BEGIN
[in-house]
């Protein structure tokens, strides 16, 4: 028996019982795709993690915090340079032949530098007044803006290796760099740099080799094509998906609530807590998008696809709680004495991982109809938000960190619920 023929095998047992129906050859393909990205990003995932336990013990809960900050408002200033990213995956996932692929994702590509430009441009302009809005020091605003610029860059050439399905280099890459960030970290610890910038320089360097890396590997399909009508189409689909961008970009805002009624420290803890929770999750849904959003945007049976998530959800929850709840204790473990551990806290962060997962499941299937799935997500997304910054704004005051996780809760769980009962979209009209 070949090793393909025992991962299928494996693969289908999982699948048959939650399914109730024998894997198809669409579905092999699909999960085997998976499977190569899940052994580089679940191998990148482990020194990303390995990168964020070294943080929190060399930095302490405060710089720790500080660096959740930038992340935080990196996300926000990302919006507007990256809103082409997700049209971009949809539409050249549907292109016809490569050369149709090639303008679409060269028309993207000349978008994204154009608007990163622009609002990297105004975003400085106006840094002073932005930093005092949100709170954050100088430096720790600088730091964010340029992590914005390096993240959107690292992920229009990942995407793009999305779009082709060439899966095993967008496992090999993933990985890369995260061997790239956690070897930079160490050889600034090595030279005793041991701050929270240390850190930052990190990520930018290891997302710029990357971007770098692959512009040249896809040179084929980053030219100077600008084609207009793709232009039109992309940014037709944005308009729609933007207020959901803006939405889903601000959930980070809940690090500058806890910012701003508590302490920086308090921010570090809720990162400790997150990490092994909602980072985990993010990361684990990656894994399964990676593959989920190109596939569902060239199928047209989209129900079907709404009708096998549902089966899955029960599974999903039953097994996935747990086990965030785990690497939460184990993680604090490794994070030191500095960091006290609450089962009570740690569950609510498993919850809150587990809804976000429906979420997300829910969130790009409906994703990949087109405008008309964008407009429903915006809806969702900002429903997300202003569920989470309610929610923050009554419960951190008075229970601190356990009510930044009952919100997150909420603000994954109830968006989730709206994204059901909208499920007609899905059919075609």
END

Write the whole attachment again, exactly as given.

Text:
[in-house]
């Protein structure tokens, strides 16, 4: 028996019982795709993690915090340079032949530098007044803006290796760099740099080799094509998906609530807590998008696809709680004495991982109809938000960190619920 023929095998047992129906050859393909990205990003995932336990013990809960900050408002200033990213995956996932692929994702590509430009441009302009809005020091605003610029860059050439399905280099890459960030970290610890910038320089360097890396590997399909009508189409689909961008970009805002009624420290803890929770999750849904959003945007049976998530959800929850709840204790473990551990806290962060997962499941299937799935997500997304910054704004005051996780809760769980009962979209009209 070949090793393909025992991962299928494996693969289908999982699948048959939650399914109730024998894997198809669409579905092999699909999960085997998976499977190569899940052994580089679940191998990148482990020194990303390995990168964020070294943080929190060399930095302490405060710089720790500080660096959740930038992340935080990196996300926000990302919006507007990256809103082409997700049209971009949809539409050249549907292109016809490569050369149709090639303008679409060269028309993207000349978008994204154009608007990163622009609002990297105004975003400085106006840094002073932005930093005092949100709170954050100088430096720790600088730091964010340029992590914005390096993240959107690292992920229009990942995407793009999305779009082709060439899966095993967008496992090999993933990985890369995260061997790239956690070897930079160490050889600034090595030279005793041991701050929270240390850190930052990190990520930018290891997302710029990357971007770098692959512009040249896809040179084929980053030219100077600008084609207009793709232009039109992309940014037709944005308009729609933007207020959901803006939405889903601000959930980070809940690090500058806890910012701003508590302490920086308090921010570090809720990162400790997150990490092994909602980072985990993010990361684990990656894994399964990676593959989920190109596939569902060239199928047209989209129900079907709404009708096998549902089966899955029960599974999903039953097994996935747990086990965030785990690497939460184990993680604090490794994070030191500095960091006290609450089962009570740690569950609510498993919850809150587990809804976000429906979420997300829910969130790009409906994703990949087109405008008309964008407009429903915006809806969702900002429903997300202003569920989470309610929610923050009554419960951190008075229970601190356990009510930044009952919100997150909420603000994954109830968006989730709206994204059901909208499920007609899905059919075609």